Book Image

Functional Kotlin

Book Image

Functional Kotlin

Overview of this book

Functional programming makes your application faster, improves performance, and increases your productivity. Kotlin supports many of the popular and advanced functional features of functional languages. This book will cover the A-Z of functional programming in Kotlin. This book bridges the language gap for Kotlin developers by showing you how to create and consume functional constructs in Kotlin. We also bridge the domain gap by showing how functional constructs can be applied in business scenarios. We’ll take you through lambdas, pattern matching, immutability, and help you develop a deep understanding of the concepts and practices of functional programming. If you want learn to address problems using Recursion, Koltin has support for it as well. You’ll also learn how to use the funKtionale library to perform currying and lazy programming and more. Finally, you’ll learn functional design patterns and techniques that will make you a better programmer.By the end of the book, you will be more confident in your functional programming skills and will be able to apply them while programming in Kotlin.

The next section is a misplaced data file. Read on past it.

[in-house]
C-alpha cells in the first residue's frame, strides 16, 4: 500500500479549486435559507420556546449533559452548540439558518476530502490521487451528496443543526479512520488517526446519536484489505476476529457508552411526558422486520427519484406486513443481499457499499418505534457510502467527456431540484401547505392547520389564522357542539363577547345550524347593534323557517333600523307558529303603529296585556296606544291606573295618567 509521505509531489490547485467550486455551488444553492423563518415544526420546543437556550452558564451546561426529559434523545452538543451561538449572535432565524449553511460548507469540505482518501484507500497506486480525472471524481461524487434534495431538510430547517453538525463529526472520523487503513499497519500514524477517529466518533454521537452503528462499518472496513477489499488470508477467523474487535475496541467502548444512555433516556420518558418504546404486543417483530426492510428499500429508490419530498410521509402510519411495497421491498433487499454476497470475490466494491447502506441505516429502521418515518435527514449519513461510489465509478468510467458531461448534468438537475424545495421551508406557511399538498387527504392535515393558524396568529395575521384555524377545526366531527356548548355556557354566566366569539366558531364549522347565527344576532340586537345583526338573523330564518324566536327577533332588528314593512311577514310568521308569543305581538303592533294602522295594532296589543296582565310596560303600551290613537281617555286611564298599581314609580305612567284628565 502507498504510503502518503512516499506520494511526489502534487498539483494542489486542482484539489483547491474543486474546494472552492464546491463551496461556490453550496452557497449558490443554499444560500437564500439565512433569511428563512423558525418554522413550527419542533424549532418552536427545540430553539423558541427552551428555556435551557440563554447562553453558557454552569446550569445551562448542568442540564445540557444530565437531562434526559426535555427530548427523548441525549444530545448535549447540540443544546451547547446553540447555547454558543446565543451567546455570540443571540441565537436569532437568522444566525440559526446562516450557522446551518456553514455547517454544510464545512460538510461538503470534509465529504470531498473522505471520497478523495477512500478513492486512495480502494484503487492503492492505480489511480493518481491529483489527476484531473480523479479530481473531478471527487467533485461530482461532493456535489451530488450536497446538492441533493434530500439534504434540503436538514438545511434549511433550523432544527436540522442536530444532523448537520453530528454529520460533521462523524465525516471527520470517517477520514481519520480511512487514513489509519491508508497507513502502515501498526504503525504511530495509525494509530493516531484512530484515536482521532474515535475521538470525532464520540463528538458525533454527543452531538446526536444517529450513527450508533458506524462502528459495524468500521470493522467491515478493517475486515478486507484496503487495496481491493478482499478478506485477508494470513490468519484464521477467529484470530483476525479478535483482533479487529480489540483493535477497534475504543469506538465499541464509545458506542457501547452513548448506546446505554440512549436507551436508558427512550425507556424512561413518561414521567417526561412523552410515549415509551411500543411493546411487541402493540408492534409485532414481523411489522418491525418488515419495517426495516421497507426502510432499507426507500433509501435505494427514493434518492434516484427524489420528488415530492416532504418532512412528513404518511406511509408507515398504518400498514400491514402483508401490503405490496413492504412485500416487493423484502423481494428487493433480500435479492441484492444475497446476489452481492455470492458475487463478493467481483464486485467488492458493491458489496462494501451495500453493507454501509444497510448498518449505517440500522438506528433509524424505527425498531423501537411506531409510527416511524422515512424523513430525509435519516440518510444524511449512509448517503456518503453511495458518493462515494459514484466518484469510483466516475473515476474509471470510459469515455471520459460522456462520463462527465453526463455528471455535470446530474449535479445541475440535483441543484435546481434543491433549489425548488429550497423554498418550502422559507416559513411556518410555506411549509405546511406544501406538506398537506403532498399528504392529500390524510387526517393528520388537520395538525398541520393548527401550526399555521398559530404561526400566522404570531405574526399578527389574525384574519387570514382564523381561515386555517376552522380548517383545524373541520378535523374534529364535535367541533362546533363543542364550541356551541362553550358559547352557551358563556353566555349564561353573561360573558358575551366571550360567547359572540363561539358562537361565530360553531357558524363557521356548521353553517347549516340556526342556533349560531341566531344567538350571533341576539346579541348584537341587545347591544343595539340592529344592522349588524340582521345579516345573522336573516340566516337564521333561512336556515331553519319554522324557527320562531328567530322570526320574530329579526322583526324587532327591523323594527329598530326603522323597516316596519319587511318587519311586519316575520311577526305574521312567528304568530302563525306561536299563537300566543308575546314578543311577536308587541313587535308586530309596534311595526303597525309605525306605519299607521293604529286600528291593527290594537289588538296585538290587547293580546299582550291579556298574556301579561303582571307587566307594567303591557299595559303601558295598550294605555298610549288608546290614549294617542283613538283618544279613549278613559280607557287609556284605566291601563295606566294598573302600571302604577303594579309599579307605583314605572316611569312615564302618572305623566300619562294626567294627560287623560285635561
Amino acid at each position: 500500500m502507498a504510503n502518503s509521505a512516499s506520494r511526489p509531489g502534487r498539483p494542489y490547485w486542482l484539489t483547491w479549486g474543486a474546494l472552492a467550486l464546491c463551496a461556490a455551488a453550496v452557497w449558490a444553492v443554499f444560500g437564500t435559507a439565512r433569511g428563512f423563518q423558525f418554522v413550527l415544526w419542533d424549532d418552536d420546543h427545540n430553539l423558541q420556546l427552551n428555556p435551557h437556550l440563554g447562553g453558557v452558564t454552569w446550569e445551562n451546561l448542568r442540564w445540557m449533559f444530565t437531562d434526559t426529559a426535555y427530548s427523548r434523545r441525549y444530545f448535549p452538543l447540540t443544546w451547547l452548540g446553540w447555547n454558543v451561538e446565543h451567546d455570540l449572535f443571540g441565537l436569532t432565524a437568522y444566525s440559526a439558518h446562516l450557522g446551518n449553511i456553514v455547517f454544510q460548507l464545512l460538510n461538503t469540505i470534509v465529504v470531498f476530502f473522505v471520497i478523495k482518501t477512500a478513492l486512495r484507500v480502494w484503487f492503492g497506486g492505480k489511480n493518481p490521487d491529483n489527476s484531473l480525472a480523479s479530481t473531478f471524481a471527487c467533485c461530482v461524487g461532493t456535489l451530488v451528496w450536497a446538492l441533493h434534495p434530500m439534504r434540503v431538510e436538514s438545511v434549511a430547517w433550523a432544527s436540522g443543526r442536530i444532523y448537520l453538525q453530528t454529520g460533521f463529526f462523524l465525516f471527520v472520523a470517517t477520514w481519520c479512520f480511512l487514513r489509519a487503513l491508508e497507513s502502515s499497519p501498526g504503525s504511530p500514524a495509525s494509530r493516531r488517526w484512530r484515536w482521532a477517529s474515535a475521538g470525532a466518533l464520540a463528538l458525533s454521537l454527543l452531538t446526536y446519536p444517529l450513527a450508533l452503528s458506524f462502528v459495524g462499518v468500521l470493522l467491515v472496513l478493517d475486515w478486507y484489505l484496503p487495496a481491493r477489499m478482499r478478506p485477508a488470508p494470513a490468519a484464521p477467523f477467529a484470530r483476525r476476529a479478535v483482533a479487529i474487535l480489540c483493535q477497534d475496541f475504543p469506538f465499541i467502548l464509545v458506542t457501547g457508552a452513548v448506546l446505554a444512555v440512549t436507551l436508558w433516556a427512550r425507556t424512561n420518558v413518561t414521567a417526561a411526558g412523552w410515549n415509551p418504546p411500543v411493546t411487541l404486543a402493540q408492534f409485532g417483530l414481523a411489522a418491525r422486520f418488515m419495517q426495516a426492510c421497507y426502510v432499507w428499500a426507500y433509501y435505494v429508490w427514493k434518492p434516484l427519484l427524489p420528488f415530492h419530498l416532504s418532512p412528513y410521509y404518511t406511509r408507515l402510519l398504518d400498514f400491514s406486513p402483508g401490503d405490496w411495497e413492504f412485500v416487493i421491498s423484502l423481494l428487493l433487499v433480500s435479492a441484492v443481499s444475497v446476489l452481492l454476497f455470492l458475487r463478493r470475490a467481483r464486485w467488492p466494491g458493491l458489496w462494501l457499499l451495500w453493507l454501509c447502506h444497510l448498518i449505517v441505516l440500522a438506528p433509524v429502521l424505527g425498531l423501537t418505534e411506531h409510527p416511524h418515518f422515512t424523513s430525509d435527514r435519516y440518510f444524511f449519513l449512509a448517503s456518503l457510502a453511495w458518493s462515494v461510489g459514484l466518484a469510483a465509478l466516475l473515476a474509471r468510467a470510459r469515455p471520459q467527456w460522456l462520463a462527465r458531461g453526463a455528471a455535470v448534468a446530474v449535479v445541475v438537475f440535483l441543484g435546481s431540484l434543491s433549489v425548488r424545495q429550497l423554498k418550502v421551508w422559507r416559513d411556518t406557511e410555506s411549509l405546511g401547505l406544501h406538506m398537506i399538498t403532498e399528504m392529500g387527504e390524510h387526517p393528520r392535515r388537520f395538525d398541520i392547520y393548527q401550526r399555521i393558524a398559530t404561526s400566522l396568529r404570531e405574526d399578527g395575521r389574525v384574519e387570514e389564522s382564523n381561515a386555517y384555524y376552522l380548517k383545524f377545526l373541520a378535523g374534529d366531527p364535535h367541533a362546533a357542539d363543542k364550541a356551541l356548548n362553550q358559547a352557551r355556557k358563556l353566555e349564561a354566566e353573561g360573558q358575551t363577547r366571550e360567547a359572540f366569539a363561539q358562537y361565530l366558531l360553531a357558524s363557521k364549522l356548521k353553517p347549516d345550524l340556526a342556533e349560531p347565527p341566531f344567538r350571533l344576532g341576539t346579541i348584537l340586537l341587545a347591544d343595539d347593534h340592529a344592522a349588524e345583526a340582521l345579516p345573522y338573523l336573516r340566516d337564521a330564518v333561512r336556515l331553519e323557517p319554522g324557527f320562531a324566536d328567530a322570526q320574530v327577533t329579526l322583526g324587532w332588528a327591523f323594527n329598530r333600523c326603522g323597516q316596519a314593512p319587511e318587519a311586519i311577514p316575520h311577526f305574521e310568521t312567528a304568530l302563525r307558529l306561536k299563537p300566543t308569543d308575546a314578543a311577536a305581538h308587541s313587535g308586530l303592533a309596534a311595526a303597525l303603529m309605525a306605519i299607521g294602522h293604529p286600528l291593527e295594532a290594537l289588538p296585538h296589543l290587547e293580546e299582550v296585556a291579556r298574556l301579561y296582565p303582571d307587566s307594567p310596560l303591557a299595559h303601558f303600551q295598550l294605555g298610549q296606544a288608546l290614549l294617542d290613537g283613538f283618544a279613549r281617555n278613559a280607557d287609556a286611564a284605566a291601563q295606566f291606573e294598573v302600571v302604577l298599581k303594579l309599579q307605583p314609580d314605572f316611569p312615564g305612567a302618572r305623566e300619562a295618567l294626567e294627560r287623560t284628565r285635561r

Table of Contents (22 chapters)
Title Page
Copyright and Credits
Packt Upsell

Recursion and corecursion

In Chapter 2, Getting Started with Functional Programming, in the section, Recursion, we cover recursion extensively (albeit there are recursion topics that are outside the scope of this book).

We used recursion to write classic algorithms such as Fibonacci (we're reusing tailrecFib from Chapter 2, Getting Started with Functional Programming):

fun tailrecFib(n: Long): Long {
   tailrec fun go(n: Long, prev: Long, cur: Long): Long {
      return if (n == 0L) {
      } else {
         go(n - 1, cur, prev + cur)

   return go(n, 0, 1)

And Factorial (same here, reusing tailrecFactorial from Chapter 2, Getting Started with Functional Programming):

fun tailrecFactorial(n: Long): Long {
   tailrec fun go(n: Long, acc: Long): Long {
      return if (n <= 0) {
      } else {
         go(n - 1, n * acc)

   return go(n, 1)

In both cases, we started with a number, and we reduced it to reach a base condition.

Another example...